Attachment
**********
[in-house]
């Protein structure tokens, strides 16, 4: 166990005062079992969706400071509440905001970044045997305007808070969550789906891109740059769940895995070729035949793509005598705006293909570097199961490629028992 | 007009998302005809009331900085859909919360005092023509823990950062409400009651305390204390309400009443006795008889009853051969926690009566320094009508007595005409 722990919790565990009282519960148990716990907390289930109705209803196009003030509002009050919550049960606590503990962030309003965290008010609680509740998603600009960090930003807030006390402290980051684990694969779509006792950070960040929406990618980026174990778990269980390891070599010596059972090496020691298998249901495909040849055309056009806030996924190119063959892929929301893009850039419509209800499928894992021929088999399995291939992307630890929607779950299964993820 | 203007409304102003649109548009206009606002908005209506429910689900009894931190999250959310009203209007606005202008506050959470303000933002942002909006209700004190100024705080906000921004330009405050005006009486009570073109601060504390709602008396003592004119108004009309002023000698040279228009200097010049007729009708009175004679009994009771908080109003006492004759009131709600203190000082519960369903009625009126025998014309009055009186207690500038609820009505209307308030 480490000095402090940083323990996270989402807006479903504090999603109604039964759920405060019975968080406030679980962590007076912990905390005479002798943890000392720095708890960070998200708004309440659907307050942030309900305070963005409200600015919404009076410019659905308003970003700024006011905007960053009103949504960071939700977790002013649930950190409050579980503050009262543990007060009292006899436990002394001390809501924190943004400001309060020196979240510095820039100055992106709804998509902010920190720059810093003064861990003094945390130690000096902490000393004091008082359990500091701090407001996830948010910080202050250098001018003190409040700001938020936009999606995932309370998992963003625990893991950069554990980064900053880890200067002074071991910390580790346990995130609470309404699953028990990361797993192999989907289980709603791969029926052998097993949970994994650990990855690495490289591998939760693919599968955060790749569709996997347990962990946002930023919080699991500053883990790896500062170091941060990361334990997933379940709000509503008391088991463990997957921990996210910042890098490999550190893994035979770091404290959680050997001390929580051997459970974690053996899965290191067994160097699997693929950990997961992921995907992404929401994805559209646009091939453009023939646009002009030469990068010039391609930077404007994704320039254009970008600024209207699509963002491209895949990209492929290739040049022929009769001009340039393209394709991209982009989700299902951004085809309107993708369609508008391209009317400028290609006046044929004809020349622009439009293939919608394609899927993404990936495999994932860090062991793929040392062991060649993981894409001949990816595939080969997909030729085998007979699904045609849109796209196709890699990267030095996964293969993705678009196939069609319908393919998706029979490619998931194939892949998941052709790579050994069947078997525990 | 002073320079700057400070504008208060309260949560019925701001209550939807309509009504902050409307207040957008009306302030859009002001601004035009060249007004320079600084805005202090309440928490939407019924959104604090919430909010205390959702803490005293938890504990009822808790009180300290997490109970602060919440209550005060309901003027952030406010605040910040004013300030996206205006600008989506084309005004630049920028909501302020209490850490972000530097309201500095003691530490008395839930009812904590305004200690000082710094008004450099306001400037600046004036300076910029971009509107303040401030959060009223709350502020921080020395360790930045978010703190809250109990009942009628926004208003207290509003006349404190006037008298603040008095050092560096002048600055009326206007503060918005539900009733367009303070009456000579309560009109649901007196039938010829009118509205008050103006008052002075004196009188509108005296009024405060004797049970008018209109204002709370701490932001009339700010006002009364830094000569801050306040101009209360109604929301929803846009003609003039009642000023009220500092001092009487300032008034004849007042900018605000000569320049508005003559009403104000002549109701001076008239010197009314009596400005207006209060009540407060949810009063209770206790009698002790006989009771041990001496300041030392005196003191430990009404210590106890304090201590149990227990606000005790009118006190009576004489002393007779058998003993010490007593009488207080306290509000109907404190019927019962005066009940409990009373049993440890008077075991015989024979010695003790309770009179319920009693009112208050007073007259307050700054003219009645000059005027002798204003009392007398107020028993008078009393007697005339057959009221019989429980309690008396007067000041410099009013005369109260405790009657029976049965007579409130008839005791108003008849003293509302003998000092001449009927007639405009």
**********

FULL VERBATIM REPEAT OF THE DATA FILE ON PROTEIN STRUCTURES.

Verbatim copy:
[in-house]
């Protein structure tokens, strides 16, 4: 166990005062079992969706400071509440905001970044045997305007808070969550789906891109740059769940895995070729035949793509005598705006293909570097199961490629028992 | 007009998302005809009331900085859909919360005092023509823990950062409400009651305390204390309400009443006795008889009853051969926690009566320094009508007595005409 722990919790565990009282519960148990716990907390289930109705209803196009003030509002009050919550049960606590503990962030309003965290008010609680509740998603600009960090930003807030006390402290980051684990694969779509006792950070960040929406990618980026174990778990269980390891070599010596059972090496020691298998249901495909040849055309056009806030996924190119063959892929929301893009850039419509209800499928894992021929088999399995291939992307630890929607779950299964993820 | 203007409304102003649109548009206009606002908005209506429910689900009894931190999250959310009203209007606005202008506050959470303000933002942002909006209700004190100024705080906000921004330009405050005006009486009570073109601060504390709602008396003592004119108004009309002023000698040279228009200097010049007729009708009175004679009994009771908080109003006492004759009131709600203190000082519960369903009625009126025998014309009055009186207690500038609820009505209307308030 480490000095402090940083323990996270989402807006479903504090999603109604039964759920405060019975968080406030679980962590007076912990905390005479002798943890000392720095708890960070998200708004309440659907307050942030309900305070963005409200600015919404009076410019659905308003970003700024006011905007960053009103949504960071939700977790002013649930950190409050579980503050009262543990007060009292006899436990002394001390809501924190943004400001309060020196979240510095820039100055992106709804998509902010920190720059810093003064861990003094945390130690000096902490000393004091008082359990500091701090407001996830948010910080202050250098001018003190409040700001938020936009999606995932309370998992963003625990893991950069554990980064900053880890200067002074071991910390580790346990995130609470309404699953028990990361797993192999989907289980709603791969029926052998097993949970994994650990990855690495490289591998939760693919599968955060790749569709996997347990962990946002930023919080699991500053883990790896500062170091941060990361334990997933379940709000509503008391088991463990997957921990996210910042890098490999550190893994035979770091404290959680050997001390929580051997459970974690053996899965290191067994160097699997693929950990997961992921995907992404929401994805559209646009091939453009023939646009002009030469990068010039391609930077404007994704320039254009970008600024209207699509963002491209895949990209492929290739040049022929009769001009340039393209394709991209982009989700299902951004085809309107993708369609508008391209009317400028290609006046044929004809020349622009439009293939919608394609899927993404990936495999994932860090062991793929040392062991060649993981894409001949990816595939080969997909030729085998007979699904045609849109796209196709890699990267030095996964293969993705678009196939069609319908393919998706029979490619998931194939892949998941052709790579050994069947078997525990 | 002073320079700057400070504008208060309260949560019925701001209550939807309509009504902050409307207040957008009306302030859009002001601004035009060249007004320079600084805005202090309440928490939407019924959104604090919430909010205390959702803490005293938890504990009822808790009180300290997490109970602060919440209550005060309901003027952030406010605040910040004013300030996206205006600008989506084309005004630049920028909501302020209490850490972000530097309201500095003691530490008395839930009812904590305004200690000082710094008004450099306001400037600046004036300076910029971009509107303040401030959060009223709350502020921080020395360790930045978010703190809250109990009942009628926004208003207290509003006349404190006037008298603040008095050092560096002048600055009326206007503060918005539900009733367009303070009456000579309560009109649901007196039938010829009118509205008050103006008052002075004196009188509108005296009024405060004797049970008018209109204002709370701490932001009339700010006002009364830094000569801050306040101009209360109604929301929803846009003609003039009642000023009220500092001092009487300032008034004849007042900018605000000569320049508005003559009403104000002549109701001076008239010197009314009596400005207006209060009540407060949810009063209770206790009698002790006989009771041990001496300041030392005196003191430990009404210590106890304090201590149990227990606000005790009118006190009576004489002393007779058998003993010490007593009488207080306290509000109907404190019927019962005066009940409990009373049993440890008077075991015989024979010695003790309770009179319920009693009112208050007073007259307050700054003219009645000059005027002798204003009392007398107020028993008078009393007697005339057959009221019989429980309690008396007067000041410099009013005369109260405790009657029976049965007579409130008839005791108003008849003293509302003998000092001449009927007639405009």